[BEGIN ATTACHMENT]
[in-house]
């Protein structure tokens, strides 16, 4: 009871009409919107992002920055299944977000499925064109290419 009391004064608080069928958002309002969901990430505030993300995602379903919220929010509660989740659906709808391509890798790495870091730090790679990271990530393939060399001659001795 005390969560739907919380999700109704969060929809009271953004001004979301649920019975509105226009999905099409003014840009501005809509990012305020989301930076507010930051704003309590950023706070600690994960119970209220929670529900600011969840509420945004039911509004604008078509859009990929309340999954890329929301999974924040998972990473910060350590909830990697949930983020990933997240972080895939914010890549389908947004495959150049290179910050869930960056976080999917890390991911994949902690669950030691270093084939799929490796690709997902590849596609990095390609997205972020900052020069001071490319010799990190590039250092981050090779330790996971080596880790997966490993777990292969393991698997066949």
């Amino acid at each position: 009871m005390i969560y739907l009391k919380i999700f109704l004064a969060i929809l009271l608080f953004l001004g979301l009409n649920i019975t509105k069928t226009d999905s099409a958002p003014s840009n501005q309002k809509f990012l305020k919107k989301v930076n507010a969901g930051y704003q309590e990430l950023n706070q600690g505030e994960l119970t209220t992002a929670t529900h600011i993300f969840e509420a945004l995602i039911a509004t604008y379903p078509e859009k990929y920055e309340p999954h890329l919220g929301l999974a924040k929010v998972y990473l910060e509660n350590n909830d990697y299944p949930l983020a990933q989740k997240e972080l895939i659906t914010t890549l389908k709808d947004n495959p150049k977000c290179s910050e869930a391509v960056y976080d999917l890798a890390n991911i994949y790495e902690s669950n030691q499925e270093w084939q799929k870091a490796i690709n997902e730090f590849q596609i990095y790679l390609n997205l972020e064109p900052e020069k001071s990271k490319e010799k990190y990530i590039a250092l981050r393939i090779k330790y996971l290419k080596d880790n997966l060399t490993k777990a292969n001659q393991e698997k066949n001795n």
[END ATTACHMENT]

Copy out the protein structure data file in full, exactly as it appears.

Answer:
[in-house]
């Protein structure tokens, strides 16, 4: 009871009409919107992002920055299944977000499925064109290419 009391004064608080069928958002309002969901990430505030993300995602379903919220929010509660989740659906709808391509890798790495870091730090790679990271990530393939060399001659001795 005390969560739907919380999700109704969060929809009271953004001004979301649920019975509105226009999905099409003014840009501005809509990012305020989301930076507010930051704003309590950023706070600690994960119970209220929670529900600011969840509420945004039911509004604008078509859009990929309340999954890329929301999974924040998972990473910060350590909830990697949930983020990933997240972080895939914010890549389908947004495959150049290179910050869930960056976080999917890390991911994949902690669950030691270093084939799929490796690709997902590849596609990095390609997205972020900052020069001071490319010799990190590039250092981050090779330790996971080596880790997966490993777990292969393991698997066949």
């Amino acid at each position: 009871m005390i969560y739907l009391k919380i999700f109704l004064a969060i929809l009271l608080f953004l001004g979301l009409n649920i019975t509105k069928t226009d999905s099409a958002p003014s840009n501005q309002k809509f990012l305020k919107k989301v930076n507010a969901g930051y704003q309590e990430l950023n706070q600690g505030e994960l119970t209220t992002a929670t529900h600011i993300f969840e509420a945004l995602i039911a509004t604008y379903p078509e859009k990929y920055e309340p999954h890329l919220g929301l999974a924040k929010v998972y990473l910060e509660n350590n909830d990697y299944p949930l983020a990933q989740k997240e972080l895939i659906t914010t890549l389908k709808d947004n495959p150049k977000c290179s910050e869930a391509v960056y976080d999917l890798a890390n991911i994949y790495e902690s669950n030691q499925e270093w084939q799929k870091a490796i690709n997902e730090f590849q596609i990095y790679l390609n997205l972020e064109p900052e020069k001071s990271k490319e010799k990190y990530i590039a250092l981050r393939i090779k330790y996971l290419k080596d880790n997966l060399t490993k777990a292969n001659q393991e698997k066949n001795n």